Meet the man who killed Pluto

But don't blame Caltech astronomer Mike Brown for just doing his job.

Producer's Note: As part of our first-ever "TechKnow: On the Road" traveling show, we shot on location at Caltech in Pasadena, Calif.

Dr. Mike Brown, a professor of planetary astronomy at the esteemed research institute, joined us to talk about his most well-known accomplishment—contributing to the declassification of Pluto as a planet—as well as his own discovery of a massive planetoid in our solar system.

The declassification of Pluto was just recently put into question during a debate at the Harvard-Smithsonian Center for Astrophysics and according to the debate results, Pluto is still a planet. Dr. Brown says that these debates happen often and the votes go both ways. He notes that the media is keener to cover these happenings when Pluto gets the title of planet back.

Dr. Brown tells TechKnow, “I think the public still feels very sentimental about Pluto.”

Our contributors were fascinated by Brown's work and his techniques and peppered the professor with question after question. The following is an extended, edited transcript of their discussion.

Dr. Mike Brown

Phil Torres, “TechKnow”: Dr. Brown, you’re probably best known as the man who killed Pluto. Why'd you do it?

Dr. Mike Brown: You know, the obvious answer is that [Pluto] really had it coming. If it wasn't me, somebody else was gonna do it and it just needed to happen.

PT: And what happened? Tell me the story.

MB: The short version of the story is that Pluto never should have been called a planet in the first place. It was really just a big mistake because everybody thought it was as big as Jupiter when it was first discovered. Now it's known just how small it really is—smaller than our moon. And there are thousands of other things out there just like it in our solar system. [There’s an] asteroid belt that's between Mars and Jupiter and we don't call any of the things in the asteroid belt planets. Although, people did back in 1801, but they got over it. Out beyond Neptune there’s this other belt of all these small bodies that are flitting around the outside edge of the planetary system.

PT: What is special about that belt?

MB: These objects are on the very outer edge of the solar system, and they have been in sort of cold storage for the last four and a half billion years. So if you can figure out what they're made out of, figure out where they came from, figure out why their orbits are the crazy orbits that they have—you are basically looking back at a fossil record of the beginning of the solar system.

Shini Somara, “TechKnow”: Our understanding of the solar system seems to really depend on where technology is at.

MB: That is absolutely true. The reason that we started finding these objects just in the last 15 years was because of the development of digital cameras—the same digital cameras that all of us now have in our pockets on our cell phone. Now we can take pictures of vast areas of the sky, very quickly process them, find the small things that are moving across the frame, track them down, go to the big telescopes which also didn't exist 20 years ago and really start to make progress understanding this region.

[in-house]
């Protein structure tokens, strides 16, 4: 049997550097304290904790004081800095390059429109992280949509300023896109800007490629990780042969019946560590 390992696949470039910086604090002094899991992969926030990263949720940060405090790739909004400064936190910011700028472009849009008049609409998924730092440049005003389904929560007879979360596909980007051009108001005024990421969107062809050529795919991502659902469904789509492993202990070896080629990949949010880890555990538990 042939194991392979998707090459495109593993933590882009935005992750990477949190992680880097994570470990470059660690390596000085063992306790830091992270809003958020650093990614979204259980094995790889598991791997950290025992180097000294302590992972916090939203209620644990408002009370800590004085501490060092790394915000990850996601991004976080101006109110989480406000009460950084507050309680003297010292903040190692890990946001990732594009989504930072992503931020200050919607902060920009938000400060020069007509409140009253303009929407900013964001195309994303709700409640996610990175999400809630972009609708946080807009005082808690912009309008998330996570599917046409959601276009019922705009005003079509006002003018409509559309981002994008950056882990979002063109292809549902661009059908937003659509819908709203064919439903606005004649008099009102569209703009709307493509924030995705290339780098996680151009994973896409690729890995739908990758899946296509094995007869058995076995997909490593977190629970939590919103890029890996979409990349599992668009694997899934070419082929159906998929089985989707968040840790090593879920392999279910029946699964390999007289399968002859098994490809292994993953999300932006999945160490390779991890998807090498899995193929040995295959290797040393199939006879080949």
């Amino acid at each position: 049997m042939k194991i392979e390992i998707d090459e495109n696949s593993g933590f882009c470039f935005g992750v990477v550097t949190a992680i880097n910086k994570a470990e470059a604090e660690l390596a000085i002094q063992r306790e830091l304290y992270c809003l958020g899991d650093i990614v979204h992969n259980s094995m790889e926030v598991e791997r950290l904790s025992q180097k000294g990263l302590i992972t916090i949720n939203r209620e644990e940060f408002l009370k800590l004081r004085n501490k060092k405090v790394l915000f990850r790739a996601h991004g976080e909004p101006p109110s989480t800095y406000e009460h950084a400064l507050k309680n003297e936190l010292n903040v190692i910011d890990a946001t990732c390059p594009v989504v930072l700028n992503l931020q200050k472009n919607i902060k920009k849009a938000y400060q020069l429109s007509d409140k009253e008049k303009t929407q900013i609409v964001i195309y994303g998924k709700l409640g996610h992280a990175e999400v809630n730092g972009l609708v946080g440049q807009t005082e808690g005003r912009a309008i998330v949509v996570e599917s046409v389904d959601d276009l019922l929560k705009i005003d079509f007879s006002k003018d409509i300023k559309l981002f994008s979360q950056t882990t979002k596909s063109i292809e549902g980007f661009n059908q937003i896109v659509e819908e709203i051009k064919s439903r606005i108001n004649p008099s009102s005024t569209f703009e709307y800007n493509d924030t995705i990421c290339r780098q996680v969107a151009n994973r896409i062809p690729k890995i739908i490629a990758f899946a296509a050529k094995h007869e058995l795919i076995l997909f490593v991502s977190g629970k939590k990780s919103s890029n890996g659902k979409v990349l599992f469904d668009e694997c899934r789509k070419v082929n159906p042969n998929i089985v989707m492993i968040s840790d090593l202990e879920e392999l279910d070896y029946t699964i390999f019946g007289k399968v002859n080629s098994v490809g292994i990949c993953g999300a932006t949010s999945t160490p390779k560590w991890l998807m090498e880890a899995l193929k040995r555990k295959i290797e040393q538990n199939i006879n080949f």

PT: All of this effort to look at the edge of our solar system. Why is that important?

MB: It’s really the key to understanding how our solar system put itself together, how the planets formed, how they rearranged. If you have 8 planets, it’s not enough to really be able to put the story together very well. But you have thousands and thousands of these small bodies—and so small bodies are in a sense like the blood spatter on the wall after some massive murder in the outer solar system. The planets have all been moved away, but [with] that “blood spatter” you can read exactly who did what to whom.

PT: So if Pluto isn't a planet, then what is it?

MB: The official term for what pluto is is a dwarf planet. I didn't come up with that one. I think it’s a pretty silly word, but that's what it is.

PT: What would you call it?

MB: Planetoid is actually a nicely serviceable word—it’s smaller than a planet, but kind of looks like a planet.

PT: When you came out with this announcement about Pluto, did you face much resistance within your field or in the public?

MB: I didn't really come up with an announcement about Pluto—this was a decision of the International Astronomical Union. I pushed hard to make sure they made the right decision. I had found an object that's more massive than Pluto, and so what part of the discussion was—what do we do with this object that I found? Is it a planet? Is it the 10th planet? If I had not stood up and said, no, this thing I found is not a planet, don't be ridiculous—and neither is Pluto—I think that really helped people, astronomers make the decision. Was there a lot of resistance? Sure. There still is. I got hate mail  from young children for many years. I don't get as much now because young children think it’s funny that they know Pluto is not a planet and their parents don't. So, the children are on board. I get obscene phone calls late at night. That started more recently, and it's always on like a Friday or Saturday night. So I'm fairly sure it’s the same children from whom I got  the hate mail, and they're now off in college at their first frat party and they think it'd be really funny to call me up and yell at me. I save them all, because they're hilarious. And there are definitely a very small but vocal set of scientists who don't like the idea, mainly because they studied Pluto and they feel like saying it’s not a planet means that it’s less important. I think that they are looking at things the wrong way. I think it's better to classify things correctly—and then let’s explain why Pluto’s [still] actually really quite an important thing to study.